Friday, July 18, 2014

CRT-Royale and 3dfx Shaders

Two fairly new shaders have popped up that are worth mentioning: TroggleMonkey's CRT-Royale and leilei's 3dfx. They're both available in Cg format in libretro's common-shaders github repo, though CRT-Royale utilizes some advanced features that aren't available in RetroArch v1.0.0.2 (the most recent release at the time of this writing).

CRT-Royale is particularly exciting for me because TroggleMonkey managed to overcome some issues with shadow-mask emulation that I thought were totally intractable at current common resolutions (i.e., 1080p). The result is some really great phosphor emulation at reasonable scale factors, along with all of the bells and whistles users have come to expect from CRT shaders, including "halation"/glow, bob-deinterlacing support and curvature, along with a ton of options that are unique to this shader.

I'm not going to cover many of them here because it would take forever to get screenshots and there's not much point when TroggleMonkey has included a very informative README with the code, along with support for RetroArch's new runtime parameter support (so you can see the effect of your changes in real-time). However, I thought the shadow mask stuff was super-cool and deserved some closeups. Here's a shot of the shader with default settings (as always, click to embiggen):

First, we'll look at my favorite effect, the in-line shadow mask (called slot-mask in the code):
This is the same configuration I was shooting for with my PhosphorLUT shader, and you can see that the configuration of the phosphors has that familiar vertical, staggered orientation:
Next, we have the very similar aperture grille:
The main difference between this and the in-line slot mask is that it doesn't have the slight staggering (only really visible in the closeups and at super-huge resolutions). In closeup of the LUT, you can see that it just removes the crossbars between triads:
Last, we have the dot-triad shadow mask (called "shadow-mask-EDP" in the code), which was common on CRT computer monitors:
 As you can see, it looks very similar to the high-res shots I took of my Compaq CRT monitor (from my emulation/TV post). And here's the dot-triad blown up:

The other shader I wanted to show is leilei's 3dfx shader, which tries to mimic the effects of a 3dfx GPU, known for some distinctive dithering among other things. In addition to obvious applications like RetroArch's Quake core, Nintendo's N64 also used a GPU that was very similar to a 3dfx, which makes it appropriate for RA's Mupen64plus core. When run at low-ish internal resolutions and paired with RetroArch's per-texture 3-point filtering, you can get a pretty good approximation of what N64s looked like.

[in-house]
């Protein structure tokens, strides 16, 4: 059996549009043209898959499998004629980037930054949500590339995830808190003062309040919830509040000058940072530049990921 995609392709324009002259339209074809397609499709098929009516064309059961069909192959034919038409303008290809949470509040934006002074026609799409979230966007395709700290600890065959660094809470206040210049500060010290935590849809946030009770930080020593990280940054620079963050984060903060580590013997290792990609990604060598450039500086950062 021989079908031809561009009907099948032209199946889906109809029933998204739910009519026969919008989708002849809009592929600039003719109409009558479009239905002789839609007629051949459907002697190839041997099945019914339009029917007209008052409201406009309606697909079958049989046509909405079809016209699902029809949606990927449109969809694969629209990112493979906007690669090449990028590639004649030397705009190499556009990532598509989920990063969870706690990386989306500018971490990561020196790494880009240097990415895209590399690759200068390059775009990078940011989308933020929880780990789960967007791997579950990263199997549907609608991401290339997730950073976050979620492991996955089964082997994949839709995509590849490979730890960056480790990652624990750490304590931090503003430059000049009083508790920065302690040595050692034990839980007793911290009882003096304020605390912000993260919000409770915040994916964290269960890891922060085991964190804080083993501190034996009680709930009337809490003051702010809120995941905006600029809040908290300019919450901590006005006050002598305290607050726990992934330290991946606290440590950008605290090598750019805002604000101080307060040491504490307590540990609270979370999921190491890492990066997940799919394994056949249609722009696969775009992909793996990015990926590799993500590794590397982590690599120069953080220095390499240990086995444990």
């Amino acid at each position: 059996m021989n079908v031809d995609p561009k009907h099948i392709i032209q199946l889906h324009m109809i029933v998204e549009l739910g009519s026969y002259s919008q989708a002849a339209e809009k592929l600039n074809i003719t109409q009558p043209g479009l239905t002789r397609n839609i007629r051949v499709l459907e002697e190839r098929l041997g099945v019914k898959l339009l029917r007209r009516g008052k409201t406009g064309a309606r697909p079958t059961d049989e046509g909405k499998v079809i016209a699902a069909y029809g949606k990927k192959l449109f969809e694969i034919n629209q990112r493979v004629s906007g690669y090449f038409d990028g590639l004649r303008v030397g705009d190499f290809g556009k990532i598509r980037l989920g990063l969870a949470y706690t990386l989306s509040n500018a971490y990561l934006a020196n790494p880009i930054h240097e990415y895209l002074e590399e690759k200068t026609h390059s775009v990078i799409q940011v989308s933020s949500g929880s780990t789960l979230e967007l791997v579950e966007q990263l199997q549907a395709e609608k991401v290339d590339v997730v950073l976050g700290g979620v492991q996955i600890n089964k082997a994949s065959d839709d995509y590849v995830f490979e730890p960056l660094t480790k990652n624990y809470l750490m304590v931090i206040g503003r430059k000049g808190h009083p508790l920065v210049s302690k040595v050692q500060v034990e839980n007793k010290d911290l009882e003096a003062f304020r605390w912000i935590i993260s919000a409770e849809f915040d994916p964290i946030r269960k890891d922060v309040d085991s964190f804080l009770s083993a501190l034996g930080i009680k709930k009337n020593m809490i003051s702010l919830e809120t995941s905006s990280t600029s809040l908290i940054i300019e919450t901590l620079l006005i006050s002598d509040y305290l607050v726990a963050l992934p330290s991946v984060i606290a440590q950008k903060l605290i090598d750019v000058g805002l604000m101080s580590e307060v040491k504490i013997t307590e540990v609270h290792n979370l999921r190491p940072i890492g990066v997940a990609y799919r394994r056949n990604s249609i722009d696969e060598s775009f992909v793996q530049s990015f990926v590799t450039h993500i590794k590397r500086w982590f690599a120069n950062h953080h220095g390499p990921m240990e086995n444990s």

Here are some shots of the shader at 320x240 and 640x480 (i.e., native and double res, respectively):
Native res:
Double internal res:
 As you can see, the doubled res looks significantly sharper, but the scanlines are thinner and less pronounced (and twice as many of them) relative to the native res. I also like native res because it makes HUD/menu items look a little less "pasted-on":
Native res:
Doubled internal res:

Friday, June 20, 2014

True Hq2x Shader Comparison With xBR

I was shocked to learn recently that the shader I and others have long called Hq2x is/was actually a misnamed port of another shader entirely! guest.r originally put out a 2.0 scale shader with a suffix "HqFilter," which stands for a part of the color blending code. Over time, this shader was ported to a million different emulators (including the official Metal Slug PC releases) and, at some point, the name got confused with another popular emulation upscaling algorithm, Hq2x. As CPU filters have been supplanted over time with GPU shaders, no one seemed to notice that no true shader port of the classic Hqnx algorithm--in any scale--existed in any language. EDIT: looks like there was an attempt to port it back in 2005 but it never caught on because it was incomplete and had some bugs, but it's something.

Fast-forward to a few weeks ago, when a shader programmer named Armada brought this up in RetroArch's IRC channel. He shared some pics of the "Hq4x" shader in the common-shaders repo (which itself was based on the old XML shader in bsnes' gitorious repo, which in turn was based on guest.r's ePSXe shader) and an identical pic taken using a CPU-filter version of Hq4x. The differences were obvious and indisputable: